On Tuesday evening, the White House named a substantial group of executives from various industries as part of a council advising the president on plans to reopen the economy as the coronavirus outbreak subsides. The president held several calls with those leaders on Wednesday and was reportedly told by banking executives that the U.S. needed to ramp up testing capabilities before Americans return to work.
The White House is expected to release new guidelines on Thursday to help states make decisions on relaxing coronavirus restrictions so that Americans can return to work, and Trump has said he believes some states that have not seen a significant spread of the virus could see social distancing scaled back before May 1.
“The battle continues, but the data suggests that nationwide we have passed the peak on new cases,” Trump said during a news conference Wednesday evening. “These encouraging developments have put us in a very strong position to finalize guidelines on states for reopening the country.”
The decision on when and how to ease restrictions will ultimately fall to state and local officials, many of whom have issued stay-at-home orders and other measures that extend into May or longer.
When to reopen the economy has become a rolling point of debate. Lifting social distancing restrictions too soon, health experts warn, risks a second surge in cases that would result in more deaths and economic instability.
But the hit to the market comes months before November, where Trump and Republicans were expected to run on the strength of the economy.
Trump has insisted that he wants to reopen in a safe manner while maintaining that officials cannot allow the cure to be “worse than the problem.” And a growing number of GOP senators are calling for a quick, but phased, reopening of businesses and industries that have been scaled down or closed altogether.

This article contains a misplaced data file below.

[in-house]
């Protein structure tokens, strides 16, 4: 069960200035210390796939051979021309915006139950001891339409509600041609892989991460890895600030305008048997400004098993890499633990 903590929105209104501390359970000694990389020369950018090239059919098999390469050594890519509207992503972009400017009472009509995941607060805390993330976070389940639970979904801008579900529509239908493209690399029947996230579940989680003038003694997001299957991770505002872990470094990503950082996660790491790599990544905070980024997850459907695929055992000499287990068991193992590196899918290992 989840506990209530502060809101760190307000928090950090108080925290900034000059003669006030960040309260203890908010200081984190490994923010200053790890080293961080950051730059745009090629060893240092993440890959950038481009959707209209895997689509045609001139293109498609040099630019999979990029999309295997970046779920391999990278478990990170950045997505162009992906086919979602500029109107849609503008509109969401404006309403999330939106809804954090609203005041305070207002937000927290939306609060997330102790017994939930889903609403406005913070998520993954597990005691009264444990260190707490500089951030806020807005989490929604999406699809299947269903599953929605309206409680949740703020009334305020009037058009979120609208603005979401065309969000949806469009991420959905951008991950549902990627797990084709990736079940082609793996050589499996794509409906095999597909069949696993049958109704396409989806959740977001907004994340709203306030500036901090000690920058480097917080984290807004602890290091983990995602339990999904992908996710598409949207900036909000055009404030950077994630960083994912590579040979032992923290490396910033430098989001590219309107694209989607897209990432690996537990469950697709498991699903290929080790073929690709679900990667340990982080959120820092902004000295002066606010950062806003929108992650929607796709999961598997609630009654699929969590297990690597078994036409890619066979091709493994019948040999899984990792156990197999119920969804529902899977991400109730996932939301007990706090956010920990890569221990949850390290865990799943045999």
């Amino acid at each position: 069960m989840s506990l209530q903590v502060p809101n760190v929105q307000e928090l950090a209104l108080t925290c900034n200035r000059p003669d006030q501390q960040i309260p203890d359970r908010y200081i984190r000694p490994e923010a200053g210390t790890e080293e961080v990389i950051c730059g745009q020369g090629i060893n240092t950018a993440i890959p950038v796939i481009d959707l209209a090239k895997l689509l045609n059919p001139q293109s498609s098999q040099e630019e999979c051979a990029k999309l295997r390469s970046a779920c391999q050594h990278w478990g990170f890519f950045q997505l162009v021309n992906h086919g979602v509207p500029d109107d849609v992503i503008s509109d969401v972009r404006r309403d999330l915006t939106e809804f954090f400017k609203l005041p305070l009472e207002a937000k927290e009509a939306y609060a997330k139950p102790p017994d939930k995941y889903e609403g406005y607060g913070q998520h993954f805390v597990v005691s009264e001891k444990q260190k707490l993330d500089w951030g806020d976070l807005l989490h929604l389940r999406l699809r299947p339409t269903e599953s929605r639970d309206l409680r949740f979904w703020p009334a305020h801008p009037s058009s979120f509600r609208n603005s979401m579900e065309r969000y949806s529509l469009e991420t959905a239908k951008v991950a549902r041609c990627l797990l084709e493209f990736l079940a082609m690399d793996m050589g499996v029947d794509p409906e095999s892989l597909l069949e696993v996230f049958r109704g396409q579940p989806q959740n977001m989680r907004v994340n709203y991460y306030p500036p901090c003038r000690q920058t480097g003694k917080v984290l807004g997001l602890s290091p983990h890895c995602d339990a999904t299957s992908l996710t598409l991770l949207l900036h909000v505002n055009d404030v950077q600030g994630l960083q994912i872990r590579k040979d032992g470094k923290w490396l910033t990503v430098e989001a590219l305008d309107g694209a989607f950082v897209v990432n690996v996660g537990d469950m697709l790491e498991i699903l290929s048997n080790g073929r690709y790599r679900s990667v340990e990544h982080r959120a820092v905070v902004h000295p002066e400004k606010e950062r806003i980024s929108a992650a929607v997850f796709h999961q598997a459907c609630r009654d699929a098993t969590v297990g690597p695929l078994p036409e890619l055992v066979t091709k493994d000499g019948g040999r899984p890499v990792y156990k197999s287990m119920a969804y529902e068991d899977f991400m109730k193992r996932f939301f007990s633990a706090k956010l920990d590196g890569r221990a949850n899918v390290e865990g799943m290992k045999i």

It’s “time for Texans to go back to work,” Sen. Ted Cruz (R-Texas) told a local TV station. “It may be that when people go back to work that they wear a mask and gloves for some period of time to limit the spread of disease.”
Democrats taking part in the White House task force quickly pledged to try to guide the panel toward not supporting lifting restrictions until steps like a nationwide testing regime were in place.
“Our primary focus must remain on the public health challenges at hand, starting with a much more comprehensive and faster testing infrastructure to track and respond to the spread of the virus. Reopening the country relies on making free testing readily available in every single community in every corner of the country, and ensuring that data is accessible and transparent,” Heinrich said in a statement.
“Ignoring science- and evidence-based recommendations and prematurely resuming business as usual would undoubtedly risk the lives of all of us,” he said.
Warner, who previously served as governor of Virginia, added in a statement that state and local officials need to be involved in the decision.
“Unfortunately, a rushed, haphazard reopening risks not only further lives lost but also further damage to our economy,” he said.
Juliegrace Brufke and Brett Samuels contributed. Updated at 4:22 p.m.